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Note: this is a programming challenge at this site

For this equation $$\frac{1}{X} + \frac{1}{Y} = \frac{1}{N!}\quad ( N \text{ factorial} ),$$ find the number of positive integral solutions for $(X,Y)$ ?

Note that : $1 \leq N \leq 10^6$.

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    $\begingroup$ Welcome to math.SE: since you are new, I wanted to let you know a few things about the site. In order to get the best possible answers, it is helpful if you say in what context you encountered the problem, and what your thoughts on it are; this will prevent people from telling you things you already know, and help them give their answers at the right level. $\endgroup$ – Julian Kuelshammer Nov 8 '12 at 19:09
  • $\begingroup$ @Xiba: thank you for pointing out the fact that this is a programming challenge. This should be a comment instead of an edit, but I see you don't have the reputation to leave a comment. I accepted your edit (giving you 2 rep) and then rolled back as the best solution to the situation. $\endgroup$ – Ross Millikan Nov 20 '12 at 4:27
  • $\begingroup$ Thanks to Xiba, who informs us that this is a programming challenge at interviewstreet.com/challenges/dashboard/#problem/4e14a0058572a $\endgroup$ – Ross Millikan Nov 20 '12 at 4:27
  • $\begingroup$ @Ross, does that mean we shouldn't be answering it? $\endgroup$ – Gerry Myerson Nov 20 '12 at 4:30
  • $\begingroup$ @GerryMyerson: this was discussed at meta.math.stackexchange.com/questions/4004/… I'm not sure this site is really a contest, but I would avoid answering. $\endgroup$ – Ross Millikan Nov 20 '12 at 4:35
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Equivalently, we want to solve $N!(X+Y)=XY$, which can be rewritten as $$(X-N!)(Y-N!)=(N!)^2.$$

Note that $X\gt N!$ and $Y\gt N!$. For if, for example, $X\lt N!$, then since $X$ and $Y$ are positive, we have $\dfrac{1}{X}+\dfrac{1}{Y} \ge \dfrac{1}{N!}+\dfrac{1}{Y}\gt \dfrac{1}{N!}$.

Now let $s=X-N!$ and $t=Y-N!$. To count the solutions of our original equation, we count the number of solutions of $st=(N!)^2$.

To do this, note that $s$ ranges over the divisors of $(N!)^2$, and that once we know $s$, we know $t$, and therefore $X$ and $Y$.

Thus the number of solutions of our equation is the number $d((N!)^2)$ of (positive) divisors of $(N!)^2$.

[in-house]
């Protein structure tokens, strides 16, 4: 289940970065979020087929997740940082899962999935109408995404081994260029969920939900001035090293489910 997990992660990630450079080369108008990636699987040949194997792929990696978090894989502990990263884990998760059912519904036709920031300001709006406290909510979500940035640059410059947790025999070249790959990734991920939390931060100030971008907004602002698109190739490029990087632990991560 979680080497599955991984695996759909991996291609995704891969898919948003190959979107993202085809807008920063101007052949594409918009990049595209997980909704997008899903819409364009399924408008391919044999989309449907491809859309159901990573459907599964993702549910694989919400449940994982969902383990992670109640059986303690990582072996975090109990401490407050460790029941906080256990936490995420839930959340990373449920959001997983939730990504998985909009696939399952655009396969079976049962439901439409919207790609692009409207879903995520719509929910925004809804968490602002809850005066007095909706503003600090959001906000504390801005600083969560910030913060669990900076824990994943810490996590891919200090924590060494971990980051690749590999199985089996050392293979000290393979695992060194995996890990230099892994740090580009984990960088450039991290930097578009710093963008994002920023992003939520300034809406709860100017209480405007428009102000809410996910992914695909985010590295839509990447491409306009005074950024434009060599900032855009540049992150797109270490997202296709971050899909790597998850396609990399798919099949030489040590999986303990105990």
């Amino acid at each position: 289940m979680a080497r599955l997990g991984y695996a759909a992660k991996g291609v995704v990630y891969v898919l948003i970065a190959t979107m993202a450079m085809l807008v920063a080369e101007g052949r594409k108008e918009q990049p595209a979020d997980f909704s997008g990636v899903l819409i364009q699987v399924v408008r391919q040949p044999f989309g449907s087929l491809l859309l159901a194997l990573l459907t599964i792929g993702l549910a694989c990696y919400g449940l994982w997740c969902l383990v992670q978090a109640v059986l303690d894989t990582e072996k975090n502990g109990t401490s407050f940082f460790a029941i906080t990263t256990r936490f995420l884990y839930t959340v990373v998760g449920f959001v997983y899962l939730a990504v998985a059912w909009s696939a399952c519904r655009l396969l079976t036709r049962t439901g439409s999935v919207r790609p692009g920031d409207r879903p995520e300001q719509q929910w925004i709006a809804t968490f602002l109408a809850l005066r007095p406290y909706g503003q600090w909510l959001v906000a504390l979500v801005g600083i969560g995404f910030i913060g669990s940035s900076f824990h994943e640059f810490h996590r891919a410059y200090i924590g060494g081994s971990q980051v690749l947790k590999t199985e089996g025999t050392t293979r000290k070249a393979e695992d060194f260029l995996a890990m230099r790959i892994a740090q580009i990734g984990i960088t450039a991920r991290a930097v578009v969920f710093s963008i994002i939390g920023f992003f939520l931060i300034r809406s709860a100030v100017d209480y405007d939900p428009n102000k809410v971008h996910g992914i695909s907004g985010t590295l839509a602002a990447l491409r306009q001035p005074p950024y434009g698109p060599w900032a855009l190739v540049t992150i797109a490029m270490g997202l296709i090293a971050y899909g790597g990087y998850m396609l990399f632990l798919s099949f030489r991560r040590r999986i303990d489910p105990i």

That still leaves a great deal of work to do. There is a simple formula for the number of divisors of $n$, once we know the structure of the prime power factorization of $n$. However, there is no simple expression for the structure of the prime power factorization of $(N!)^2$.

However, the problem is not computationally hopeless. For any prime $p$, the highest power of $p$ that divides $N!$ is $$\lfloor N/p\rfloor+\lfloor N/p^2\rfloor+\lfloor N/p^3\rfloor+ \lfloor N/p^4\rfloor+\cdots,$$ and for $(N!)^2$ we just double. The sum above is a finite sum, indeed a rather short sum, since the terms $p^i$ in the denominator grow exponentially, and soon surpass $N$.

Remark: For completeness, so that you can begin to build a program, suppose that $n$ has prime power factorization $$p_1^{a_1}p_2^{a_2}\cdots p_k^{a_k},$$ where the $p_i$ are distinct primes. Then the number of positive divisors of $n$ is $$(a_1+1)(a_2+1)\cdots(a_k+1).$$

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Some things to try:

Because of the symmetry, you can insist $X \le Y$ then double the ones where $X \ne Y$. $X$ can't be too large-what is the maximum? Try by hand a small case or two: $N=1,2,3$. You might see a pattern For Diaphontine equations, thinking about divisibility of the numbers is often productive.

For example, for $N=1$, $X$ can't be larger than $2$ or $\frac 1X+\frac 1Y \lt 1$. It also can't be $1$ or the sum is too large. Then check that $X=Y=2$ works. We have shown it is the only solution.

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For the equation:

$\frac{1}{X}+\frac{1}{Y}=\frac{1}{A}$

You can write a simple solution if the number on the decomposition factors as follows:

$A=(k-t)(k+t)$

then:

$X=2k(k+t)$

$Y=2k(k-t)$

or:

$X=2t(k-t)$

$Y=-2t(k+t)$

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